These are not good time to try to express our fragile experiences of holiness. We are easily crushed by the skepticism and doubt of the modern world. But the sheer quantity of such observations suggest that we pay attention to them.

Ralph Milton preached here a year or so ago. Ralph is a lay member of the United Church of Canada and a wonderful theologian in his distinctive way. His most recent book is a novel recording the life of Julian of Norwich.

Ralph publishes a delightful email newsletter called Rumors that looks at the scripture texts for each Sunday and includes his thoughtful observations on life. I have placed information on how to subscribe in the bulletin for those who would be interested. A few weeks ago Ralph wrote:

I don't know how you read Rumors, but to me it's a letter to friends, even though I've never met most of you. . . . I lost my sister June last Sunday. She was only 72, far too young for a woman with so much vitality and "joie de vivre." And though she slipped away peacefully in her sleep, her last few years were a desperate and terrible battle against emphysema and the cigarettes that caused it.

We were not the closest in age in our family. But June and I were the closest in personality and gifts. She had a flamboyant and artistic personality, which, in the end, was almost totally muted because of her oxygen starved lungs.

When I went to bed last Sunday night, a couple of hours after my sister Peggy phoned with the news of her death, I had a vivid memory of June, Peggy and me singing "When at night I go to sleep, fourteen angels watch do keep. . .two to whom >tis given to guide my steps to heaven." In that vision, reverie, dreamCwhatever it wasCmy sisters and I sang in our childhood voicesCso high, so clearlyCand I knew as surely as I know anything that those angels had guided June's steps into heaven. 2

Such moments may be dismissed as simple reverie over the loss of a loved one. Or they may be seen as an example of thin places where the deeper reality of the universe seeps into the world of sight and sound.

Marcus Borg, one of the most liberal of the biblical scholars, balances the harsh and logical eye with which he examines scripture with a delightful openness to the realm of the mystical in our experience of faith. Borg notes that such experiences can only be approached with symbolic or metaphorical language. Elijah was taken away in something like a fiery chariot. Jesus, on the mountain, became so bright it was something like wearing clothes brighter than any bleach could make them.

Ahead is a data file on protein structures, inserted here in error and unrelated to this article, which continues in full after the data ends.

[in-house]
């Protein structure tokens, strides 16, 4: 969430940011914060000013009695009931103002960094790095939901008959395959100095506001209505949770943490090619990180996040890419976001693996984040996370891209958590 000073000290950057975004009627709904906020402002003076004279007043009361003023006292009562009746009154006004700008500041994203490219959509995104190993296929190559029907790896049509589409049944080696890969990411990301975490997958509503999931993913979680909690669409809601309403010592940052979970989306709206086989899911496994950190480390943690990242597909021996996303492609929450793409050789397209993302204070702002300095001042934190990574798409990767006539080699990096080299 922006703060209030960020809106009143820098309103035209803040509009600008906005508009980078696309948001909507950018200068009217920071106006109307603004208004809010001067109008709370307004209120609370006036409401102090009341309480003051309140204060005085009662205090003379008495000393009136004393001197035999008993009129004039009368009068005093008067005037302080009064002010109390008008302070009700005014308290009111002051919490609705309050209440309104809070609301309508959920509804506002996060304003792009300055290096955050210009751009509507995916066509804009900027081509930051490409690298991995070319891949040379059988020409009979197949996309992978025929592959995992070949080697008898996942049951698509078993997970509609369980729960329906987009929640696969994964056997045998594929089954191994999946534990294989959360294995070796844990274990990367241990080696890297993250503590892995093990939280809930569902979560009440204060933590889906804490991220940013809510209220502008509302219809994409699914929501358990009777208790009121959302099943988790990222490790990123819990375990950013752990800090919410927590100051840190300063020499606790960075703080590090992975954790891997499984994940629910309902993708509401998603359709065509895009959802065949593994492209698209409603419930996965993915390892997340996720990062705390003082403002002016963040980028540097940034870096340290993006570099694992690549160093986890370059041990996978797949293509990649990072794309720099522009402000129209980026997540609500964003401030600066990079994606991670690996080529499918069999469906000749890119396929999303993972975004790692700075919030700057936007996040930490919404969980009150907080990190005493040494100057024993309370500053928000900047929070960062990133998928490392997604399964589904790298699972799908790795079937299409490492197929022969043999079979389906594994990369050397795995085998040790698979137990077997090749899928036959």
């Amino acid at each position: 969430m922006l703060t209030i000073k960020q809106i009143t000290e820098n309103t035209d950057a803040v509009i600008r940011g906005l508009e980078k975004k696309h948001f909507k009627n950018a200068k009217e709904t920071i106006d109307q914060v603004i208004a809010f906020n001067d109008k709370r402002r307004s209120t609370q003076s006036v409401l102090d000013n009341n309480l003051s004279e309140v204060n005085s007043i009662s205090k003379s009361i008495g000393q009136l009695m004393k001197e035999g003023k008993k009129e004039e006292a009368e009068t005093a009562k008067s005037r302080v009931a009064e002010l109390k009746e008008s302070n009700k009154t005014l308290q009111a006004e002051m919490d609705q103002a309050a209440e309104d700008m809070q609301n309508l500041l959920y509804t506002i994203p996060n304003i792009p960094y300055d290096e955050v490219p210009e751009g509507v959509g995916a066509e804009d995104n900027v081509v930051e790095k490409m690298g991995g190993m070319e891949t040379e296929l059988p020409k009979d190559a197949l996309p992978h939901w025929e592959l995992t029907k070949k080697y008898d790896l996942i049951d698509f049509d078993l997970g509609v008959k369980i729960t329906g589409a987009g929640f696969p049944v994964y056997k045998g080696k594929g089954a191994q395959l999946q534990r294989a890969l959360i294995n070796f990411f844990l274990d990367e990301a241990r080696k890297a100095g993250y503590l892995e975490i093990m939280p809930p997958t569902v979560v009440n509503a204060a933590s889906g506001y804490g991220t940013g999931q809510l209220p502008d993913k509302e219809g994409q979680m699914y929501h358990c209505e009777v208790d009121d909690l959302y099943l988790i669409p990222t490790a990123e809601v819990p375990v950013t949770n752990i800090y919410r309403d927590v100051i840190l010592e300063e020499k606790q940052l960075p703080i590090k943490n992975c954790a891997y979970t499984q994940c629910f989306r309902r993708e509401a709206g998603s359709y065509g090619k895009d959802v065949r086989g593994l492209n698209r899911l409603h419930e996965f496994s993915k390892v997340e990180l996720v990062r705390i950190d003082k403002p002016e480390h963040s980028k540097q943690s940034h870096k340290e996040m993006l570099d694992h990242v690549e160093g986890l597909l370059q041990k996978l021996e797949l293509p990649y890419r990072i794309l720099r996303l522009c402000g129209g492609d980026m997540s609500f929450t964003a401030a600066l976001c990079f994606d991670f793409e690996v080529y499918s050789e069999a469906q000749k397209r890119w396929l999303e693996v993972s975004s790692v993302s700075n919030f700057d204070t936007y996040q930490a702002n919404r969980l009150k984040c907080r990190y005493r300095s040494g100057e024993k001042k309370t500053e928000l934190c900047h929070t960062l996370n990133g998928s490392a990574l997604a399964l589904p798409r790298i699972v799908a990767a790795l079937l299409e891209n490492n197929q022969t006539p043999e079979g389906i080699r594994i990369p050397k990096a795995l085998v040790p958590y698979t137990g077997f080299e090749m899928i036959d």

Borg looks to William James who identified four qualities that accompany such authentic experiences:

First, they are ineffable. They can be explained only in the language of metaphor and symbol. We cannot say exactly what happened, only Athat it was like . . .@ something else less dramatic in our collective experience.

Second, they are transient. Such experiences come and quickly go. We cannot live permanently in a state of mystical consciousness. Peter, James and John wanted to build shelters to preserve the experience with Jesus on the mountain. That wasn=t possible. The experience was gone by the time the suggestion left their mouths.

Third, such experience are passive. That is, they happen to us, we do not create them. We may prepare to be sensitive to such moments through prayer, meditation and spiritual exercise, but we do not control the experiences themselves. They are a gift of grace.

Finally, the experience are noetic. They connect with our intellect and leave us with the sense that we know something we did not know before. The experience of the sacred always leaves us with some wisdom as a gift.

Strangely enough, every worship service is a thin place which has the potential to bring us closer to the realm of deeper reality in which we are closer to God. Many worshipers have mini-mystical experiences triggered by an element of the service: exchanging the peace of Christ with someone, watching a child during Time With Children, a phrase in a prayer, a line in a hymn, a thought in the sermon, the delightful harmonies of an anthem, a word of benediction which lingers.

Need I point out that times of national crisis are also thin places where we have easier access to prayer, reflection on the Bible and theological conversation. Thin places are all around us and they may lead us into a closer sense of God=s presence and guidance.

We must not forget that these thin places are also transitional places. They exist where change is erupting, where routine is disturbed, where opposing forces come together in conflict and confluence. They are not comfortable places but then, encounters with God are seldom comfortable.

Leonard Cohen may have been thinking of just such thin places when he wrote these lines in his song Anthem:

Ring the bells that still can ring.
Forget your perfect offering.
There is a crack in everything.
That=s how the light gets in.
3

In these days which are often overshadowed and dark, let us seek the thin places, the cracks where God=s light gets in.

Amen.

Notes:

1.         George Gallup, Jr. Adventures in Immortality, quoted in Anthony C. Winkler, Jo Ray McCuen's, Rhetoric Made Plain, New York: Harcourt Brace Jovanovich, Inc., 1988

2.         Rumors ‑ January 19th, 2003. Ralph Milton's RUMORS is a free Internet >e-zine= for active Christians with a sense of humor. To subscribe, send an e-mail to: rumors-subscribe@joinhands.com. Don't put anything else in that e-mail.

3.            Anthem, 8 1993 Leonard Cohen & Sony Music Entertainment